Remember that big hill I had to climb at mile 7? Well, now it's time to go DOWN the hill. Seriously, as I round the corner and see the downhill, I smiled a little. My long legs and heavy body literally began FALLING down the hill. It was easy at first, but became more difficult the further down I got. My toes began jamming into the toebox of my shoe, and my quads right above the knees were taking a pounding trying to control this fall. As we neared the bottom it did flatten out a bit, but Garmin showed the elevation drop as 188 FEET! At the earliest point of this mile I was running a sub 9 pace for nearly 4 minutes, but as it flattened at the bottom I turned in an 11:07 split for mile 11!
Mile 12 continues the descent. In fact there is literally ZERO elevation gain in the last 5k. ZERO! It is ALL downhill! Another 109 feet of elevation loss during this mile, you'd think I could keep that same kind of pace, but no. I'm spent. At this point, it's all a blur. 12:47 for my efforts of walking and running and I'm ready for this race to be over. Just a little over a mile to go, and the course takes a disappointing out and back on Central Parkway before making the final descent toward Great American Ballpark. Part of me thinks, "let's go, finish strong"; while the other part thinks, "what's the point?" I check my watch and decide if I continue to alternate run/walk, I might get in under 2 hours and 40 minutes. Not sure that was much motivation, but at this point, I'll take what I can get. Of course my Garmin is measuring a good 0.2 long, so when mile 13 clicks off on my watch at a 12:30 pace, I've still got 0.3 miles to go.
I must say though, I love this finish line. As you make the final turn on to Pete Rose Way. You can see the "Finish Swine" (clever) ahead and the crowd is as loud as the music. The entire last 0.2 is gated off so there's no risk of spectators running out in front of you, and you can really take it all in. In addition to the shoulder to shoulder and 3 to 4 deep crowd on both sides, there are also many lining the catwalks, bridges and overpasses all around. A literal stereo effect of cheers embrace me as I commit to jogging it in.
When my foot hit the mat the clock read 2:39:59 (12:13 pace) Again, not overly proud of this effort, but given the lack of distance training and hillwork, I guess I shouldn't be too surprised.
The post race celebration began with the bling. I love the medal. I needed the space blanket quickly as I felt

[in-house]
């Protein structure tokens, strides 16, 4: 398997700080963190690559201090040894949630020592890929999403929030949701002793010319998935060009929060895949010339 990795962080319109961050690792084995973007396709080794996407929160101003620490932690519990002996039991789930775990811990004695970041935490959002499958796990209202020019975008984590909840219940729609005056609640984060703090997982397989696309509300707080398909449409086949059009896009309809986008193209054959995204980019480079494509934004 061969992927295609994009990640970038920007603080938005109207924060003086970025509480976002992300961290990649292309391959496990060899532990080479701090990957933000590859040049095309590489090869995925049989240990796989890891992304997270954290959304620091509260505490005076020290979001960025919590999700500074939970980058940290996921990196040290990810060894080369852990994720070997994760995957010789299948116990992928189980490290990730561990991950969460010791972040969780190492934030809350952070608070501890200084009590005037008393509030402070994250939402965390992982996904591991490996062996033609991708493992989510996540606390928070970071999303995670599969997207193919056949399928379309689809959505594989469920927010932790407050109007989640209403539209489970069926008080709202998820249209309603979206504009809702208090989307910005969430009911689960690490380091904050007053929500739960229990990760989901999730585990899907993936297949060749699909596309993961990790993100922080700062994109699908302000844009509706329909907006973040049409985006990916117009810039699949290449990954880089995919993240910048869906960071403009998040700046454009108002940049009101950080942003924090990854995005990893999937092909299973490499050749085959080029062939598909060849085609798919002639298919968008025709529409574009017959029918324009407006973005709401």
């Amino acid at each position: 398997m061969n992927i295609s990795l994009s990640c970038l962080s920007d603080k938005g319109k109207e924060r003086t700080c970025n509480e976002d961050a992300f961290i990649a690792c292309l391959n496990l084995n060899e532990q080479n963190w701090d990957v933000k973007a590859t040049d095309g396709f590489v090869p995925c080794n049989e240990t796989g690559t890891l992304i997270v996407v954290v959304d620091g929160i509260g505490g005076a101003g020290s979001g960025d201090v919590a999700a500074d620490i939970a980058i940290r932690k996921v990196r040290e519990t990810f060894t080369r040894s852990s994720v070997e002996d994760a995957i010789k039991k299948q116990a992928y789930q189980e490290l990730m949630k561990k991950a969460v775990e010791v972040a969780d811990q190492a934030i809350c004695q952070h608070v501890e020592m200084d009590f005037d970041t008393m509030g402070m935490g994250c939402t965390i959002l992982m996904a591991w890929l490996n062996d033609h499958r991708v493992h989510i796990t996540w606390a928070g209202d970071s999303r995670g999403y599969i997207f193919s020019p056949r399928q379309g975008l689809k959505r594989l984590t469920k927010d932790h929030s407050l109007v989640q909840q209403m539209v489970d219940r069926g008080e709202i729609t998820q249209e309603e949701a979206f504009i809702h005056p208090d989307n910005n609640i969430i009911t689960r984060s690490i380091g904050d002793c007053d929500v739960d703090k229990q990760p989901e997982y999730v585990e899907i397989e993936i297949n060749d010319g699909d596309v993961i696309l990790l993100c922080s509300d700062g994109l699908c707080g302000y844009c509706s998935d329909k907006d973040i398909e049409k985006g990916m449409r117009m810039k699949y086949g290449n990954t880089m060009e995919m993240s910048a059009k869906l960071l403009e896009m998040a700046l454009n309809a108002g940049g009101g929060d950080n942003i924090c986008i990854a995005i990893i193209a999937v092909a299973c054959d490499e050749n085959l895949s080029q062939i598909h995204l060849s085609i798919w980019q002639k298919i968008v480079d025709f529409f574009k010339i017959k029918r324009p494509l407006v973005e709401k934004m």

my body temperature dropping as the adrenaline left my body. I was cold. I worked my way around the corner to the recovery area. Grabbed a banana and water but passed on all the other food...until I found SOUP! Yep! A Zoup booth was serving HOT chicken noodle vegetable soup! Never seen that after a race before, my Lord it was GOOOOD! And the 2nd bowl was just as good! Yep, I plopped my tired butt down on a curb and helped myself to seconds! (No Chocolate Milk, was a HUGE disappointment! - But they did have port-a-pots...YEP, FINALLY!)
Allergies were the other big issue of the day. Much of my breathing problem came from the constant draining and blowing of my nose. I had run out of dry corners of my shirt to blow my nose, and as I recovered it seemed to get worse. I was blowing and blowing like crazy in the 30 plus minutes that I hung out waiting on Chuck and Mark to emerge. When they finally did I learned they too struggled and fell short of their goal, and we were all ready to call it a day and get out. Chuck helped me out by offering to go with Mark to find Janie to retrieve my belongings, and I happily let him as my legs were mush.
So the Flying Pig lived up to its reputation. HILLS! I was shocked. I ran the Geist Half Marathon in 2011 and thought that was hilly. And last year when I ran the Nashville RnR Half Marathon, I thought that was hilly. Both of those races had a higher total elevation gain, but each uphill had an equal downhill for your legs to recover and you could run the hills. At the Flying Pig, I had nothing for THE HILL.
Now for the rest of the story. It's the first weekend of May and I'm still carrying an extra 20 pounds from 6 months ago, and an extra 30 pounds from my lowest almost 20 months ago. My clothes are not fitting as well, and I'm simply not happy with how I feel at this weight. I returned home and immediately asked my wife for her help in holding me accountable to losing this weight starting NOW. My good friend Pete is holding my feet to the fire on stepping away more and more to reset my mind and body, and I'm still torn over what to do next.
I have yet to sign up for Ironman Muncie 70.3 - The monetary expense is significant. The time expense is significant. The continued abuse of training is significant. And yet, it still sounds "fun". I need to make up my mind soon as we're nearly 2 months away from race day. There's still time, but some decisions have to be made soon. Stay tuned!